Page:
My street has 17 homes on it. That means that if my neighbors and I are typical of that great statistical average known as "the rest of the country," nearly three of the households owe more for their homes than they're worth.

I've sussed out five reasons why the housing sector is in such a pickle, and by examining them we can see more clearly what needs to be done to make it so that the sun again shines on our nation's housing sector. And maybe we'll get a feel for how long that will take.

1. The teetering and the fallen. It's easy to become consumed with numbers, but the key is that a rapidly growing swath of Americans either couldn't unload their homes without writing a big check at closing or have already received vamoose notices from their lenders. According to numbers tossed out recently by The Wall Street Journal, of the 75.5 million U.S. households that own their own homes, one in six owes more than the hacienda is worth.

That's a sobering 16%, for those who'd rather deal in percentages. It compares to 4% just two years ago and 6% last year. And among those who've owned their homes for fewer than five years, the underwater share is 29%. Beyond that, since the numbers work out to about 12 million homes that are affected, if you assume that the median value of the homes is about $200,000, the total liability for all the mortgages is about $2.4 trillion, should all the owners' keys be mailed back to the lenders. So maybe the $700 billion bailout number could be just a starter figure.

And then, as we learned Tuesday from RealtyTrac Inc., which keeps tabs on foreclosures, 766,000 homeowners received at least one foreclosure-related notice in the September-ended quarter. That's up fully 71% from the year-ago quarter. The firm is forecasting that more than a million bank-owned homes will have been piled up on the market by year's end. Therein, of course, lies the problem: Until the foreclosure metrics slow meaningfully, home prices won't -- can't -- stop sliding and that 16% figure will only expand.

2. Nailed by the builders. This year, the likes of Lennar (NYSE:LEN), Pulte (NYSE:PHM), Ryland (NYSE:RYL), and Centex, along with the smaller regional builders, will sell more than 450,000 homes. That's a paltry number when you compare it to the 1.2 million new units sold three years ago. Nevertheless, it would be wonderful if the builders could all take a year off -- which, of course, they can't -- and allow that massive inventory of listed new and pre-owned homes to be slimmed down.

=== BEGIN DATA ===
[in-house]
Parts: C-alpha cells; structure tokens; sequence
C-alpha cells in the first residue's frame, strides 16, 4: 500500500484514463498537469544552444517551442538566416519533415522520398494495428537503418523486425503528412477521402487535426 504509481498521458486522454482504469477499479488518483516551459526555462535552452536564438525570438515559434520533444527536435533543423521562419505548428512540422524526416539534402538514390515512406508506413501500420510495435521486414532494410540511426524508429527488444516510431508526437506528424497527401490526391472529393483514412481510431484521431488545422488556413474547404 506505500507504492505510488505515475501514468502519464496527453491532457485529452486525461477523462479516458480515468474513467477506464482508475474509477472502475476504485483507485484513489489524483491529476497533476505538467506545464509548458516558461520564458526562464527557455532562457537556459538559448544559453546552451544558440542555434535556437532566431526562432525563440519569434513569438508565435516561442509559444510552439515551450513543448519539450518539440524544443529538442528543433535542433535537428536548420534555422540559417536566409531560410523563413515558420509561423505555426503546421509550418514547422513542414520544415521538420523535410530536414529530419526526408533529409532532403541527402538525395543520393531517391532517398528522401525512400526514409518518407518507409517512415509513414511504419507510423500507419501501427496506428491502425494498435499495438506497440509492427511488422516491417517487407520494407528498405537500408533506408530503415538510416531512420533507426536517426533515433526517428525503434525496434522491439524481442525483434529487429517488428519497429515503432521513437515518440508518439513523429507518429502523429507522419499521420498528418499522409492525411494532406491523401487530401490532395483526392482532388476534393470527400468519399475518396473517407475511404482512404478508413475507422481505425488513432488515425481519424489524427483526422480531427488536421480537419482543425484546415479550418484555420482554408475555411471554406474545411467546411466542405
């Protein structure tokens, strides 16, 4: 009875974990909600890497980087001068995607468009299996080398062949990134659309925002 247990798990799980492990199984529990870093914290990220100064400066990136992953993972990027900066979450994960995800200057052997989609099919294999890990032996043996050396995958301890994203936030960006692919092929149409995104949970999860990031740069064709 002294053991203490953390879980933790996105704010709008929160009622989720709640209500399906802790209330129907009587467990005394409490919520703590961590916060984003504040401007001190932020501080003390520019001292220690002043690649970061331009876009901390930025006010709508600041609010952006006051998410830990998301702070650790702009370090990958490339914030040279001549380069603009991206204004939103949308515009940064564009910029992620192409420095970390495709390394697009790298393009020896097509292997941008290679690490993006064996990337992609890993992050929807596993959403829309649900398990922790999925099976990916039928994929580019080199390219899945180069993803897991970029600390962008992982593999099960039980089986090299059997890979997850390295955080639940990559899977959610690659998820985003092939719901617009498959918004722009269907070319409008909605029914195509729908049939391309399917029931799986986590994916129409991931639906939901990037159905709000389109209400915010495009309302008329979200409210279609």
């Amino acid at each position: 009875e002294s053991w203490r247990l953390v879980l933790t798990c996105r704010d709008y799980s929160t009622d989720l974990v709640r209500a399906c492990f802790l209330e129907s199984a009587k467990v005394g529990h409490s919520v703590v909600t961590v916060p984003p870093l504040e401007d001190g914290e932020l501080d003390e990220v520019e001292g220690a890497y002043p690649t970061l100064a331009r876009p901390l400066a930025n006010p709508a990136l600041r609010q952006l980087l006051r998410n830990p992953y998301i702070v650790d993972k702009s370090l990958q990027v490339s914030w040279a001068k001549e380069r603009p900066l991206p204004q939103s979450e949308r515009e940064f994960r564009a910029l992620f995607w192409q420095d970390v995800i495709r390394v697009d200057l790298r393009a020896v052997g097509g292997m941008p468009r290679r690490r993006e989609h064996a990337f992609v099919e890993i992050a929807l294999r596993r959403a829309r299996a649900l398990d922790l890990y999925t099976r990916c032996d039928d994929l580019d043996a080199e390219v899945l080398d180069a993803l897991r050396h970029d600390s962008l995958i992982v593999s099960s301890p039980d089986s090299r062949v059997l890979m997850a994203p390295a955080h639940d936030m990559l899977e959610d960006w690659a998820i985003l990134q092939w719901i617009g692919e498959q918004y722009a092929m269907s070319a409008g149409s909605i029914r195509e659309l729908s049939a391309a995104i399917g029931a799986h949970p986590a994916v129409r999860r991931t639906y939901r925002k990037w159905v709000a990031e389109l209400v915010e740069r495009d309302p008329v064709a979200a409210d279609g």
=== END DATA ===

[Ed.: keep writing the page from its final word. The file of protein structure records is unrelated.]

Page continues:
3. The waiting-in-the-wings inventory. I've maintained for a while that there's actually a huge inventory of homes that folks would love to list and sell, but that are off the market because their owners realize the folly of even putting up "for sale" signs. Should the market begin to strengthen nationwide, those "waiting-in-the-wings" homes will begin to be listed, thereby slowing the recovery.

4. Mortgage Madness. It's still possible for those with superb credit to be granted mortgages. But the process is far more difficult -- if saner -- than was the case in days of yore, like three years ago.

But with Fannie Mae (NYSE:FNM) and Freddie Mac (NYSE:FRE) having become wards of the federal government … Washington Mutual being bailed out by JPMorgan (NYSE:JPM) … and the now-infamous Countrywide going to Bank of America (NYSE:BAC), only time will tell how long it'll take to create a sensible and streamlined mortgage lending process in the U.S.

5. Consumers shed their confidence. On Tuesday, The Conference Board told us that its consumer confidence index fell to 38 this month, the lowest level ever. The new number compares to a revised 61.4 for September and was well short of the 52 that economists had expected. Those who lack confidence in the economy or in their own job situations simply don't buy big-ticket items, like houses, cars, or even washing machines.

So there you have it: five situations that have to be cured, at least to some degree, before housing will even begin to stabilize. All this will, of course, occur over time. But at this point, "over time" likely means years, rather than months. On that basis, the homebuilders aren't generally good targets for Foolish investment funds.

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Fool contributor David Lee Smith does sport a mortgage, but doesn't own shares in any of the companies mentioned. He does welcome your questions or comments. Bank of America and JPMorgan are Motley Fool Income Investor picks. Try any of our Foolish newsletters today, free for 30 days The Fool has a disclosure policy.